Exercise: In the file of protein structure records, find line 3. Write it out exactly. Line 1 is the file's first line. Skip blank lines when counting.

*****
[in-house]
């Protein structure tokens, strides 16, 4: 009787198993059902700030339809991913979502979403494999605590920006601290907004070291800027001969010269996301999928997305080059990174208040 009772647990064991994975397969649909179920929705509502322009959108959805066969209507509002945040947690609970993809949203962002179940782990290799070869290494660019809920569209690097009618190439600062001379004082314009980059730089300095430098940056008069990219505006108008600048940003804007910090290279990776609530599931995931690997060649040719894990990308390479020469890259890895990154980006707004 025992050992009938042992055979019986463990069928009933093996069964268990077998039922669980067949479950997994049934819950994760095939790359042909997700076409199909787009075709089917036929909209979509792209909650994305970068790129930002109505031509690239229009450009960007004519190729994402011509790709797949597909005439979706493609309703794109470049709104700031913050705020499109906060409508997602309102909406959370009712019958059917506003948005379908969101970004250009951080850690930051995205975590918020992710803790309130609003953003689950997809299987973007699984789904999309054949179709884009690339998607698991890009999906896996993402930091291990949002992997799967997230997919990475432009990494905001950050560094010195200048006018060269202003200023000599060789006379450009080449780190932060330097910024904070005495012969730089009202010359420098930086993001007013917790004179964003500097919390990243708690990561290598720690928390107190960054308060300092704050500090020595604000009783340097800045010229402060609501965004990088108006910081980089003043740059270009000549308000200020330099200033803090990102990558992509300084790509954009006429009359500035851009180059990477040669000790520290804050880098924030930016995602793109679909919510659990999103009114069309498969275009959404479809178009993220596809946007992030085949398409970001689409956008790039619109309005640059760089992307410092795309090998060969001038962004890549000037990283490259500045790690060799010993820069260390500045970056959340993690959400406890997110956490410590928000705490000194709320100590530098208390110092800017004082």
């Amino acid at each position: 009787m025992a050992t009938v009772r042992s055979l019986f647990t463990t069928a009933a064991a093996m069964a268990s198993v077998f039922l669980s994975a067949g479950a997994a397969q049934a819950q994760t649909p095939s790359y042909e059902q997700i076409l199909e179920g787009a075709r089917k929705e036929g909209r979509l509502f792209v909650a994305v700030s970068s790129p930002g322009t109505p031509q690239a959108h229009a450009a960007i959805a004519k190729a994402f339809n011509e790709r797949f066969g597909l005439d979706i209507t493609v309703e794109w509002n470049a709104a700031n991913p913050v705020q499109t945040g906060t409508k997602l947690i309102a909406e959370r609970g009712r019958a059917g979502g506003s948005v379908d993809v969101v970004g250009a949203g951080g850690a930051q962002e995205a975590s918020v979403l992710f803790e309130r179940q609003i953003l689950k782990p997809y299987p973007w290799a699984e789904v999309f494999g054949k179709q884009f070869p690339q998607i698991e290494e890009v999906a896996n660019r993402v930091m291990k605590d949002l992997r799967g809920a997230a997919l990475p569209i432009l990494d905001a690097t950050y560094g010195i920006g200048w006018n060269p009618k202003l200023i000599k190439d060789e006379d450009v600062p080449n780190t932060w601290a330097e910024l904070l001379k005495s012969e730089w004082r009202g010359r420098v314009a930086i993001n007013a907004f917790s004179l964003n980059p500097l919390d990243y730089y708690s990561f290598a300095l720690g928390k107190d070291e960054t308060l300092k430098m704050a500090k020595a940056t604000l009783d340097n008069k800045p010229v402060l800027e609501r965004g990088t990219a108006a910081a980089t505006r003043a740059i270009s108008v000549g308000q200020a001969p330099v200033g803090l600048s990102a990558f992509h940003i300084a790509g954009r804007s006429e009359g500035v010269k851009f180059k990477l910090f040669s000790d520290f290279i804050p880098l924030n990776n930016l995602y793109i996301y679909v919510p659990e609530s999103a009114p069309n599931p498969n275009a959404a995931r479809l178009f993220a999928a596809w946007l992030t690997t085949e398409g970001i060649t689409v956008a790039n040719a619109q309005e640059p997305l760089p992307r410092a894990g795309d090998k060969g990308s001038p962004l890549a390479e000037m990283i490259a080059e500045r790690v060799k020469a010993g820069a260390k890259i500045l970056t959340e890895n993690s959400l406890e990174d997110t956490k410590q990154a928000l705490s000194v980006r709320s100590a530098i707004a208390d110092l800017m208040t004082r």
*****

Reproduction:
């Amino acid at each position: 009787m025992a050992t009938v009772r042992s055979l019986f647990t463990t069928a009933a064991a093996m069964a268990s198993v077998f039922l669980s994975a067949g479950a997994a397969q049934a819950q994760t649909p095939s790359y042909e059902q997700i076409l199909e179920g787009a075709r089917k929705e036929g909209r979509l509502f792209v909650a994305v700030s970068s790129p930002g322009t109505p031509q690239a959108h229009a450009a960007i959805a004519k190729a994402f339809n011509e790709r797949f066969g597909l005439d979706i209507t493609v309703e794109w509002n470049a709104a700031n991913p913050v705020q499109t945040g906060t409508k997602l947690i309102a909406e959370r609970g009712r019958a059917g979502g506003s948005v379908d993809v969101v970004g250009a949203g951080g850690a930051q962002e995205a975590s918020v979403l992710f803790e309130r179940q609003i953003l689950k782990p997809y299987p973007w290799a699984e789904v999309f494999g054949k179709q884009f070869p690339q998607i698991e290494e890009v999906a896996n660019r993402v930091m291990k605590d949002l992997r799967g809920a997230a997919l990475p569209i432009l990494d905001a690097t950050y560094g010195i920006g200048w006018n060269p009618k202003l200023i000599k190439d060789e006379d450009v600062p080449n780190t932060w601290a330097e910024l904070l001379k005495s012969e730089w004082r009202g010359r420098v314009a930086i993001n007013a907004f917790s004179l964003n980059p500097l919390d990243y730089y708690s990561f290598a300095l720690g928390k107190d070291e960054t308060l300092k430098m704050a500090k020595a940056t604000l009783d340097n008069k800045p010229v402060l800027e609501r965004g990088t990219a108006a910081a980089t505006r003043a740059i270009s108008v000549g308000q200020a001969p330099v200033g803090l600048s990102a990558f992509h940003i300084a790509g954009r804007s006429e009359g500035v010269k851009f180059k990477l910090f040669s000790d520290f290279i804050p880098l924030n990776n930016l995602y793109i996301y679909v919510p659990e609530s999103a009114p069309n599931p498969n275009a959404a995931r479809l178009f993220a999928a596809w946007l992030t690997t085949e398409g970001i060649t689409v956008a790039n040719a619109q309005e640059p997305l760089p992307r410092a894990g795309d090998k060969g990308s001038p962004l890549a390479e000037m990283i490259a080059e500045r790690v060799k020469a010993g820069a260390k890259i500045l970056t959340e890895n993690s959400l406890e990174d997110t956490k410590q990154a928000l705490s000194v980006r709320s100590a530098i707004a208390d110092l800017m208040t004082r």